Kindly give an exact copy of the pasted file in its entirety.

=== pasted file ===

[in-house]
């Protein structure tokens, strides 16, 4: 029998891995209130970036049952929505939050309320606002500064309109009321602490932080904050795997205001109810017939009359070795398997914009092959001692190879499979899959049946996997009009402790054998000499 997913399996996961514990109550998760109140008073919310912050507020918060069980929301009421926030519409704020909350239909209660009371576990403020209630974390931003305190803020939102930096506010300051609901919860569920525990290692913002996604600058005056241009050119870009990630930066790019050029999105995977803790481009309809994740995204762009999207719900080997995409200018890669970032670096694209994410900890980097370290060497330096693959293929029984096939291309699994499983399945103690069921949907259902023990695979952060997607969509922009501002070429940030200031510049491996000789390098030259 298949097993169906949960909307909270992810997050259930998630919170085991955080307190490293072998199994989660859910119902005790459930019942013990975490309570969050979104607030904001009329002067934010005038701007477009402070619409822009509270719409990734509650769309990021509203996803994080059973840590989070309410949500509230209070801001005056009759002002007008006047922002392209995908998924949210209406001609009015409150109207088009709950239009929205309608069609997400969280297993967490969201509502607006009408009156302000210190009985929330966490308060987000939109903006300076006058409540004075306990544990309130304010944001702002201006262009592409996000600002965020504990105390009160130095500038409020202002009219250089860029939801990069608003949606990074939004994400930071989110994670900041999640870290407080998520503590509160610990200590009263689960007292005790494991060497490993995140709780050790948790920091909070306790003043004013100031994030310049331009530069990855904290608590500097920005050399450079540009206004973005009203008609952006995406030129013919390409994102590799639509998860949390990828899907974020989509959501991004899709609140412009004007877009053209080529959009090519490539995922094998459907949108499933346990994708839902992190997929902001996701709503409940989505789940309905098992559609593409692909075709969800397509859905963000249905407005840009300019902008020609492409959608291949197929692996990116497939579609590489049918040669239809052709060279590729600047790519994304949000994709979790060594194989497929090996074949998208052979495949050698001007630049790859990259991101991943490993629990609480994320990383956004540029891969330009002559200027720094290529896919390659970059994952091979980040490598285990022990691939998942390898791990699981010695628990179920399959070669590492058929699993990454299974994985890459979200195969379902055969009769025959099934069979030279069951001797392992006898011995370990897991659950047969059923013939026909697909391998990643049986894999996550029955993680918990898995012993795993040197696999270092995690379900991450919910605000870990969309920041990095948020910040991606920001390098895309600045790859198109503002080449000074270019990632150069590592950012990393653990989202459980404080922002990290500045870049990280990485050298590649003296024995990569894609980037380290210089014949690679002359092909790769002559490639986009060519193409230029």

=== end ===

[in-house]
């Protein structure tokens, strides 16, 4: 029998891995209130970036049952929505939050309320606002500064309109009321602490932080904050795997205001109810017939009359070795398997914009092959001692190879499979899959049946996997009009402790054998000499 997913399996996961514990109550998760109140008073919310912050507020918060069980929301009421926030519409704020909350239909209660009371576990403020209630974390931003305190803020939102930096506010300051609901919860569920525990290692913002996604600058005056241009050119870009990630930066790019050029999105995977803790481009309809994740995204762009999207719900080997995409200018890669970032670096694209994410900890980097370290060497330096693959293929029984096939291309699994499983399945103690069921949907259902023990695979952060997607969509922009501002070429940030200031510049491996000789390098030259 298949097993169906949960909307909270992810997050259930998630919170085991955080307190490293072998199994989660859910119902005790459930019942013990975490309570969050979104607030904001009329002067934010005038701007477009402070619409822009509270719409990734509650769309990021509203996803994080059973840590989070309410949500509230209070801001005056009759002002007008006047922002392209995908998924949210209406001609009015409150109207088009709950239009929205309608069609997400969280297993967490969201509502607006009408009156302000210190009985929330966490308060987000939109903006300076006058409540004075306990544990309130304010944001702002201006262009592409996000600002965020504990105390009160130095500038409020202002009219250089860029939801990069608003949606990074939004994400930071989110994670900041999640870290407080998520503590509160610990200590009263689960007292005790494991060497490993995140709780050790948790920091909070306790003043004013100031994030310049331009530069990855904290608590500097920005050399450079540009206004973005009203008609952006995406030129013919390409994102590799639509998860949390990828899907974020989509959501991004899709609140412009004007877009053209080529959009090519490539995922094998459907949108499933346990994708839902992190997929902001996701709503409940989505789940309905098992559609593409692909075709969800397509859905963000249905407005840009300019902008020609492409959608291949197929692996990116497939579609590489049918040669239809052709060279590729600047790519994304949000994709979790060594194989497929090996074949998208052979495949050698001007630049790859990259991101991943490993629990609480994320990383956004540029891969330009002559200027720094290529896919390659970059994952091979980040490598285990022990691939998942390898791990699981010695628990179920399959070669590492058929699993990454299974994985890459979200195969379902055969009769025959099934069979030279069951001797392992006898011995370990897991659950047969059923013939026909697909391998990643049986894999996550029955993680918990898995012993795993040197696999270092995690379900991450919910605000870990969309920041990095948020910040991606920001390098895309600045790859198109503002080449000074270019990632150069590592950012990393653990989202459980404080922002990290500045870049990280990485050298590649003296024995990569894609980037380290210089014949690679002359092909790769002559490639986009060519193409230029």